# How do you test the improper integral #int x^-0.9 dx# from #[0,1]# and evaluate if possible?

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To test the improper integral (\int_{0}^{1} x^{-0.9} dx) from 0 to 1, you need to check if the integral converges or diverges.

The integral (\int_{0}^{1} x^{-0.9} dx) is improper because it involves an infinite discontinuity at (x = 0).

To evaluate the improper integral, integrate the function (x^{-0.9}) from (x = \epsilon) to (x = 1) where (\epsilon) is a small positive number approaching 0, then take the limit as (\epsilon) approaches 0.

[ \lim_{{\epsilon \to 0^+}} \int_{\epsilon}^{1} x^{-0.9} dx ]

If this limit exists and is finite, then the improper integral converges. If the limit does not exist or is infinite, then the improper integral diverges.

Evaluate the integral:

[ \int_{\epsilon}^{1} x^{-0.9} dx = \frac{x^{0.1}}{0.1} \bigg|_{\epsilon}^{1} ]

[ = \frac{1}{0.1} - \frac{\epsilon^{0.1}}{0.1} ]

[ = 10 - \frac{1}{0.1} \epsilon^{0.1} ]

Now take the limit as (\epsilon) approaches 0:

[ \lim_{{\epsilon \to 0^+}} \left(10 - \frac{1}{0.1} \epsilon^{0.1}\right) ]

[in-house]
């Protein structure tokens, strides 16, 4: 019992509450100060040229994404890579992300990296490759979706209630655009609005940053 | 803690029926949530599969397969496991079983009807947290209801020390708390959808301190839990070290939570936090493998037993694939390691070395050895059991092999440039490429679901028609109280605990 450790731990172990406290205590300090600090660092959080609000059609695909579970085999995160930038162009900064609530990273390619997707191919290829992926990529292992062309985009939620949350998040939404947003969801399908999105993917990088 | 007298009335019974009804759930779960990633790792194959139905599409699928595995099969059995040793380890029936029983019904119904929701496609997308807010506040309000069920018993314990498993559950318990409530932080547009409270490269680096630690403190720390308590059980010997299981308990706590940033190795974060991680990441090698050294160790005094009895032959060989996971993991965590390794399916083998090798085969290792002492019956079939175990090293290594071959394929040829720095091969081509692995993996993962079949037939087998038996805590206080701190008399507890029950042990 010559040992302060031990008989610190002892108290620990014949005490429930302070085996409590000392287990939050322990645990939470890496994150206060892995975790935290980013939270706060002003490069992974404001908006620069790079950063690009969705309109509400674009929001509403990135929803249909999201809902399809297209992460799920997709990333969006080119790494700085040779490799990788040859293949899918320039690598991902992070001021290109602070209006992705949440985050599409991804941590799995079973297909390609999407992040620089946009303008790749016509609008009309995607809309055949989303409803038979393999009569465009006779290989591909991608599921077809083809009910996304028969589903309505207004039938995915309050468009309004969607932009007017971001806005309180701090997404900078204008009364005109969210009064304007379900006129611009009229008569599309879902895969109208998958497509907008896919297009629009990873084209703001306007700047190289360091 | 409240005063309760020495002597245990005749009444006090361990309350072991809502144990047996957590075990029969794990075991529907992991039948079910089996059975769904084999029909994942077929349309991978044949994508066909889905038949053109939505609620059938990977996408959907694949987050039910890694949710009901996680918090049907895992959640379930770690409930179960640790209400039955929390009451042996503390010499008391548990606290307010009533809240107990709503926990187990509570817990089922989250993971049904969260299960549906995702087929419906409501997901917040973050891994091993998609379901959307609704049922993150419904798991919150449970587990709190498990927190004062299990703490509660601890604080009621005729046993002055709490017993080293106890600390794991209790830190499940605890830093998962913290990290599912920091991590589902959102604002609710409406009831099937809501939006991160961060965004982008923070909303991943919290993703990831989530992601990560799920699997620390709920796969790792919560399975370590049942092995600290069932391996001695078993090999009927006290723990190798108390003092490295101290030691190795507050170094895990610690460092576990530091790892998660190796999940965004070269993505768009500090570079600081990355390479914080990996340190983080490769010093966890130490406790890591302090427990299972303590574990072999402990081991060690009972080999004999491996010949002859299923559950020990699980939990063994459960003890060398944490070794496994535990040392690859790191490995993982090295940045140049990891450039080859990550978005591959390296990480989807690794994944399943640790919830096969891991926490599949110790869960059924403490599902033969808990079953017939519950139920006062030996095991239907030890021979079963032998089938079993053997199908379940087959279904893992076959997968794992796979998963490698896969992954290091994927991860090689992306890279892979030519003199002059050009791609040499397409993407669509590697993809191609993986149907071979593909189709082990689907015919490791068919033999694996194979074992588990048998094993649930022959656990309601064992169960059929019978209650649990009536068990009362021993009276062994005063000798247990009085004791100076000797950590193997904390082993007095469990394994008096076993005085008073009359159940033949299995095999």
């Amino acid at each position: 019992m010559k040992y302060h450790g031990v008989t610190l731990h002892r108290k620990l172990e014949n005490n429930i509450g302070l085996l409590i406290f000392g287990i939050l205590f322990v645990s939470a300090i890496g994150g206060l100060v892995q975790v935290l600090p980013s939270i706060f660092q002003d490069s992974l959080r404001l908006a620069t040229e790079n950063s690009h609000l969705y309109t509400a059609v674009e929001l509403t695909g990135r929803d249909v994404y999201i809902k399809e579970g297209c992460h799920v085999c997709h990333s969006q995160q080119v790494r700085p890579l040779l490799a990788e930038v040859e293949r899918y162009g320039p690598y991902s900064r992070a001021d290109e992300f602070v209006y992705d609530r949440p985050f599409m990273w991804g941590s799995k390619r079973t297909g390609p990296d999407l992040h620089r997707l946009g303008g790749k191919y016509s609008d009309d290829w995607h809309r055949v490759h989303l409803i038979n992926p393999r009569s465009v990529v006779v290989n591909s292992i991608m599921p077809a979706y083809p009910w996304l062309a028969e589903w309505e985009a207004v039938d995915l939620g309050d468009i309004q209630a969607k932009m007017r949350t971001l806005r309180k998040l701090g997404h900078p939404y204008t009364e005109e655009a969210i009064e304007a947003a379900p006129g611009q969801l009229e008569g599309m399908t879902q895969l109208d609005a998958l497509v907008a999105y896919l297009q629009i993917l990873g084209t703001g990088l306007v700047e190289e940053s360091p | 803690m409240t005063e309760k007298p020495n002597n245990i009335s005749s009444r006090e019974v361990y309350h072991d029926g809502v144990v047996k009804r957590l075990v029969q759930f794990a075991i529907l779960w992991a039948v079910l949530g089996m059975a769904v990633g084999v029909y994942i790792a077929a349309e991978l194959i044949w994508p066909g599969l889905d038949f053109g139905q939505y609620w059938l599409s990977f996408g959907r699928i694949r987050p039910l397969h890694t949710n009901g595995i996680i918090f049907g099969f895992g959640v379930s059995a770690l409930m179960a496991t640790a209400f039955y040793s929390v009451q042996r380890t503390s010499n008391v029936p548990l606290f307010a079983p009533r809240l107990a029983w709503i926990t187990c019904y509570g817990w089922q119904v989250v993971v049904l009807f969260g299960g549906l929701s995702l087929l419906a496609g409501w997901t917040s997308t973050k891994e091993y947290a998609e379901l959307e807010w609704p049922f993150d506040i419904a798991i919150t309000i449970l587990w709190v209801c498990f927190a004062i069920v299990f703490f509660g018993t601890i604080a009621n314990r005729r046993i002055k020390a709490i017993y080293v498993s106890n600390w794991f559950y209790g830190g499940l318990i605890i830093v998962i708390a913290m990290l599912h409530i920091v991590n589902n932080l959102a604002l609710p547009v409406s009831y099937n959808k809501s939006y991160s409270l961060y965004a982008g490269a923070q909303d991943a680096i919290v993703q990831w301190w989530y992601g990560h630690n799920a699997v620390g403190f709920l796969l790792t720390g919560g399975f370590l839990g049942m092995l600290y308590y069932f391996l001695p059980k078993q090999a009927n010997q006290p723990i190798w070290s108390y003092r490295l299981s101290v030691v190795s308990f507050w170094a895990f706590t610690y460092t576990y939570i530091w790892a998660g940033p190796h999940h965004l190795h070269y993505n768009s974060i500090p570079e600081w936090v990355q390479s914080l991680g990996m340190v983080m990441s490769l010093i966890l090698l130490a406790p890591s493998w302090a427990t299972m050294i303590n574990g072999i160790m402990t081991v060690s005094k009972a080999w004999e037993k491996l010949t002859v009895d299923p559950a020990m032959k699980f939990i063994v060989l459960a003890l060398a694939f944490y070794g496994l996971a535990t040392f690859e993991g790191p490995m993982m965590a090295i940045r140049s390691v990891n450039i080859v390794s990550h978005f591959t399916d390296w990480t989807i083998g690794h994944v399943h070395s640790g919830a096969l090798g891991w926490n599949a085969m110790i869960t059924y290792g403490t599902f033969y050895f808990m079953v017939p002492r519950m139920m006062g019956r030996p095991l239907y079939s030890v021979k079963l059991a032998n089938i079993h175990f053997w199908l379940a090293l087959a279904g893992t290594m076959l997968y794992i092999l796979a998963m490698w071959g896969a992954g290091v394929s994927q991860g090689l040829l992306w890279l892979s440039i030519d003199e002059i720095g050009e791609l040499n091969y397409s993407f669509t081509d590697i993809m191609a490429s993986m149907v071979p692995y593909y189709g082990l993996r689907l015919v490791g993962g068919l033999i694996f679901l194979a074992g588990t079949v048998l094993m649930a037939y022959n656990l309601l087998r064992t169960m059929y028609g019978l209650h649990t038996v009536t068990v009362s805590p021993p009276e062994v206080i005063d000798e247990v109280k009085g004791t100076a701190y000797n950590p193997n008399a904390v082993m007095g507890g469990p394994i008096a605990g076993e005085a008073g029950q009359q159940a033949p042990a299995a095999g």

[ = 10 - \frac{1}{0.1} \cdot 0 ]

[ = 10 ]

Since the limit is finite, the improper integral (\int_{0}^{1} x^{-0.9} dx) converges, and its value is 10.

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When evaluating a one-sided limit, you need to be careful when a quantity is approaching zero since its sign is different depending on which way it is approaching zero from. Let us look at some examples.

When evaluating a one-sided limit, you need to be careful when a quantity is approaching zero since its sign is different depending on which way it is approaching zero from. Let us look at some examples.

When evaluating a one-sided limit, you need to be careful when a quantity is approaching zero since its sign is different depending on which way it is approaching zero from. Let us look at some examples.

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